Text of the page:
Virulence and cultural and morphological characteristics of Rosellinia necatrix Inoculation experiments differentiated isolates with high, medium and low virulence. All isolates had an optimum growth temperature of 25ºC; they did not grow at 35ºC, and at 5ºC the growth was at a minimum. Growth was optimal at pH = 9 and at a minimum at pH = 4. On PDA the mycelial growth Figure 1. Effect of soil solarization on the viability of Phytophwas radial, very dense, with a white colour and a with very thora cinnamomi at shaded and unshaded locations and different high growth rate. On MA the mycelia were scarce, less dense soil depths.

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Viability of R. necatrix evaluated on infected root samples buried at unshaded locations at 15-30 cm was inactive after 3-5 weeks of treatment, and the ones buried at 45-60 cm were inactive after 4-8 weeks (Fig. 2). R. necatrix did not colonize the solarized soil after 9 months after solarization (López Herrera et al., 1998). Results of soil solarization experiments, to establish the relationship between soil temperature and viability loss of P. cinamomi and R. necatrix, suggested that the loss of inoculum viability in naturally infected roots could be related to accumulated temperature-time (degree-hours) and to a minimum threshold temperature of 30ºC being adequate for regression fitting. It seems that the accumulation of degree-hours is crucial in the eradication of P.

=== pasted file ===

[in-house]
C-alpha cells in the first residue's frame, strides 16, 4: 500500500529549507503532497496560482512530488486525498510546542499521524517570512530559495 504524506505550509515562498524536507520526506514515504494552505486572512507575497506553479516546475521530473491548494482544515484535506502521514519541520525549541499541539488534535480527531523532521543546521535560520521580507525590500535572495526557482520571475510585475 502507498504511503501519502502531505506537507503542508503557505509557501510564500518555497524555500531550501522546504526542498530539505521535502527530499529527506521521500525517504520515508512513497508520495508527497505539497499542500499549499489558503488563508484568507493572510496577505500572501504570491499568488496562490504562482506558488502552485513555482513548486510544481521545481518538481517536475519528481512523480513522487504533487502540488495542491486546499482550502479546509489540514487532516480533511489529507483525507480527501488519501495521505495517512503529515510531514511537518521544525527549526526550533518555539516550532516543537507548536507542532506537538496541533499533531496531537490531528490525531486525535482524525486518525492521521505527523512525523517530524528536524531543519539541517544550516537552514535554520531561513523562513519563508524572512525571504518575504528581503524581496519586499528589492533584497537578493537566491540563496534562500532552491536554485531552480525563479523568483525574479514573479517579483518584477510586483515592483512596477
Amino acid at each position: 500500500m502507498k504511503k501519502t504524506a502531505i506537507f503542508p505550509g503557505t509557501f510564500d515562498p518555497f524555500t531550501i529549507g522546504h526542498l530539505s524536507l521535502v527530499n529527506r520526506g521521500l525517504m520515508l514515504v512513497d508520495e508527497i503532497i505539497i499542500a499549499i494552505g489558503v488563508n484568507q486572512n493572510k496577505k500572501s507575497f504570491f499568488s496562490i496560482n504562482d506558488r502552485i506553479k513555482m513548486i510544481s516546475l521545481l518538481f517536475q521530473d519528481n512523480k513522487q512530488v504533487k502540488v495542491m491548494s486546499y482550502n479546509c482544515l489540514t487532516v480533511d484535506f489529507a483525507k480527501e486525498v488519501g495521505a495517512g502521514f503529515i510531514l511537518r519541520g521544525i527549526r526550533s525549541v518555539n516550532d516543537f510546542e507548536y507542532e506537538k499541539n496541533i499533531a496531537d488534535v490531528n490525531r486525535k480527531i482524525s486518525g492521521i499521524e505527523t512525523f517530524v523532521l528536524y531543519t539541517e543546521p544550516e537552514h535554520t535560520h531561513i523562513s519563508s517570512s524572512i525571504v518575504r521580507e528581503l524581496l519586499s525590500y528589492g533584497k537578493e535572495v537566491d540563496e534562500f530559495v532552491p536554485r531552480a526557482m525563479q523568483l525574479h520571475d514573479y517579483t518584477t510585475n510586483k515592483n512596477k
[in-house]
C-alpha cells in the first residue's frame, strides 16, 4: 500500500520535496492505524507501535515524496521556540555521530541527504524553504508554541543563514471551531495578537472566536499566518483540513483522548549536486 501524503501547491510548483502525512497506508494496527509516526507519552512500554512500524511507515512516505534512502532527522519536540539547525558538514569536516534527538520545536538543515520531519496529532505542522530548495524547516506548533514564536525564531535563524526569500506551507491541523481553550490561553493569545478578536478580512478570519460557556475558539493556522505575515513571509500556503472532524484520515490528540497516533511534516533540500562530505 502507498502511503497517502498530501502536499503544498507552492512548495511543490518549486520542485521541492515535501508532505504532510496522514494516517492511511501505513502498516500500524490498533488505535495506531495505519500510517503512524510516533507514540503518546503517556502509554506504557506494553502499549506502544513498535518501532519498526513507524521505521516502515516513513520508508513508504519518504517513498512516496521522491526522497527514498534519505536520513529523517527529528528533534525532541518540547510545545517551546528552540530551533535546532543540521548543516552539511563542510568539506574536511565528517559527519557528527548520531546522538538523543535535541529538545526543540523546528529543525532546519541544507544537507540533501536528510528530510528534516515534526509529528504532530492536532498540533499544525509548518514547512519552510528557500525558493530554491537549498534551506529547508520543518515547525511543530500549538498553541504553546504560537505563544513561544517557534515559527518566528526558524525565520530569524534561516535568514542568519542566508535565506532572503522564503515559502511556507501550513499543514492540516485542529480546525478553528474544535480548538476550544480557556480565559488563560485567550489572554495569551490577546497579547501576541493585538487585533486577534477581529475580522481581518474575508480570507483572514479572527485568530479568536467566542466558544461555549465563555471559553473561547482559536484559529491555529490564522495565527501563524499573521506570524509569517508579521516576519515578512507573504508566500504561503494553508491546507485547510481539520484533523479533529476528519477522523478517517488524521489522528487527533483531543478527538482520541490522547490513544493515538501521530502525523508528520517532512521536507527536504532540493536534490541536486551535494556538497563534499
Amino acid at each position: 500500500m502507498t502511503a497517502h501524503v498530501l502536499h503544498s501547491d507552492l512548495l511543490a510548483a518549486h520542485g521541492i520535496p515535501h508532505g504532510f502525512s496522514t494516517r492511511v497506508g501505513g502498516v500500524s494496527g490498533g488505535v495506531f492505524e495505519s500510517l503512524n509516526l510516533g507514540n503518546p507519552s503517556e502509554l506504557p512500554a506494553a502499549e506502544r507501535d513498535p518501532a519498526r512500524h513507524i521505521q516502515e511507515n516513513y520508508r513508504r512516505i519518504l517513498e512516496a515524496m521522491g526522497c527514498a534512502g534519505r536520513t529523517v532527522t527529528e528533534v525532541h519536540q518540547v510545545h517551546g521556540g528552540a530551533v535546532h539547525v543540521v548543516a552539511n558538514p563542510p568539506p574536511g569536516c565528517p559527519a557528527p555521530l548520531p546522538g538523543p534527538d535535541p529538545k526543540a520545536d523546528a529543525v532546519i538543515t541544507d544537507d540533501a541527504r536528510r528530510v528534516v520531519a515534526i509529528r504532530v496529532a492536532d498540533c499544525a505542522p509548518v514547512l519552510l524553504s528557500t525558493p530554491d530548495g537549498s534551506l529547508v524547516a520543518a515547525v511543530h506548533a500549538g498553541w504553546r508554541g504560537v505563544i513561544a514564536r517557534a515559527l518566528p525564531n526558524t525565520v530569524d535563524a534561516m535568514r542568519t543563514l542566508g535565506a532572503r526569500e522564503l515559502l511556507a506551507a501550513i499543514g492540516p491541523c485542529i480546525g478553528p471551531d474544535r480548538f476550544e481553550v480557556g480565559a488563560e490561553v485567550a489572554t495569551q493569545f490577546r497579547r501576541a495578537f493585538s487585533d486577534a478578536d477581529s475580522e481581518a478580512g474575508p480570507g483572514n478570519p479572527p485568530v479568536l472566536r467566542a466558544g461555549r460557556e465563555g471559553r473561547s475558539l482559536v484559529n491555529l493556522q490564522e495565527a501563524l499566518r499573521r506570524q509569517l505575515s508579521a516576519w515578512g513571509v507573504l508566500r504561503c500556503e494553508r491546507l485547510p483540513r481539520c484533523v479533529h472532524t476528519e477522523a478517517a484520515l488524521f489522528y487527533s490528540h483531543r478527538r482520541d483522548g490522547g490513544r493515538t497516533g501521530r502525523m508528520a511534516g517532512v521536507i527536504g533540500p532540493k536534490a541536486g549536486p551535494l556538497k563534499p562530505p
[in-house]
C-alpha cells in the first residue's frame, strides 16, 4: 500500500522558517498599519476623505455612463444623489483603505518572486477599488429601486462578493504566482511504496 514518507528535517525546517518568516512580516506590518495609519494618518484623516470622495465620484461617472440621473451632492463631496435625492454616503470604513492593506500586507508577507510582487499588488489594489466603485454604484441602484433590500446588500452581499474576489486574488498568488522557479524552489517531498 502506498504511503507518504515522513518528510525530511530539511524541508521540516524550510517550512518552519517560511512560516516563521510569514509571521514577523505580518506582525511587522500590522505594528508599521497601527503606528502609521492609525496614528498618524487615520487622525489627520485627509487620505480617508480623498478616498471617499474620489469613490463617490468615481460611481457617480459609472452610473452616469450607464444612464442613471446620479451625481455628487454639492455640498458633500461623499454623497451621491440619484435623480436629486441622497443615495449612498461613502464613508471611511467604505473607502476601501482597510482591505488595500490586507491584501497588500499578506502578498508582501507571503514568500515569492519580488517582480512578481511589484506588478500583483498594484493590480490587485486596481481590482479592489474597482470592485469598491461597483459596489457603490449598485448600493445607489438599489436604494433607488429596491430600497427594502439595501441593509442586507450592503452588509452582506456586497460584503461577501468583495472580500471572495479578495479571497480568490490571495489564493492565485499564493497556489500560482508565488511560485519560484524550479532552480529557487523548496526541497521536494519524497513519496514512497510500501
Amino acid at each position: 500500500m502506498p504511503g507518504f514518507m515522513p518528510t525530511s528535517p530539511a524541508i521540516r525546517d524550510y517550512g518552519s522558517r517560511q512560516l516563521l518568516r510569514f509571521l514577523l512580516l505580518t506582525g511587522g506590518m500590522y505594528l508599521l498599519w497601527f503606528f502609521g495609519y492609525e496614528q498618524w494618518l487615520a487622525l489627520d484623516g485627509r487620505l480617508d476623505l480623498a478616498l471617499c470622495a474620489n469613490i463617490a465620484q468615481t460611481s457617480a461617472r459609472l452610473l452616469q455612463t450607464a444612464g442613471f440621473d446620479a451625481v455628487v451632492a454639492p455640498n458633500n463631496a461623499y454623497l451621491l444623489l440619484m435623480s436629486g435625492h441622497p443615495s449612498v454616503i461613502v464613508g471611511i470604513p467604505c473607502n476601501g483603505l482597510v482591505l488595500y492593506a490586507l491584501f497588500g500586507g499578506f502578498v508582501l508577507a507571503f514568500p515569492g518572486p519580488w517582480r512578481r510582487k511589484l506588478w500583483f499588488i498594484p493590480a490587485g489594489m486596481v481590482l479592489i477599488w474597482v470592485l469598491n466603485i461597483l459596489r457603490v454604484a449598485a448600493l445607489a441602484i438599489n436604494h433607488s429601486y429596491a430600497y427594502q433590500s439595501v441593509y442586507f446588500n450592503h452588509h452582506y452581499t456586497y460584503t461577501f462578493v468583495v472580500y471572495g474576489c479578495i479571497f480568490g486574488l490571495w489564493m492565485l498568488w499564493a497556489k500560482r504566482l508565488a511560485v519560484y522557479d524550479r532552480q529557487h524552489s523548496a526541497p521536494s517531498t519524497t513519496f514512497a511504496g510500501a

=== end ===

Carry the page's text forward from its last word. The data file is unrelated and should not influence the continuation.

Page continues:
cinnamomi and R. necatrix inocula in solarization treatments (López Herrera et al., 1997; López Herrera et al., 1999). Chemical control Decreasing order in effectiveness of fungicide treatment to control P. cinnamomi avocado root rot under field conditions was: injected phosphorous acid, injected fosetyl-Ca, foliar phosphorous acid, foliar fosetyl- Al and metalaxyl (Fig. 3) (López Herrera et al., 1995). Preliminary results in chemical control of R. necatrix showed that benzimidazoles could affect the development of the disease caused by this fungus (López Herrera et al., 2003). CONCLUSIONS Nowadays the most important avocado diseases in Andalucia are root rots caused by P. cinnamomi and R. necatrix. These pathogens have been studied in relation to their virulence and cultural and morphological characteristics in order to characterize their populations in our area. Different studies have been conducted to achieve control using solarization and chemical control, and right now our investigations are mainly focused on the evaluation of avocado germplams to detect tolerance to R. necatrix, including in this project P. cinnamomi tolerant rootstocks (Pérez Jiménez et al., 2003), and in the biocontrol of these diseases using antagonistic bacteria and fungi (Gónzalez Sanchez, et al., 2003; Pliego et al., 2003; Ruano Rosa et al., 2003). LITERATURE CITED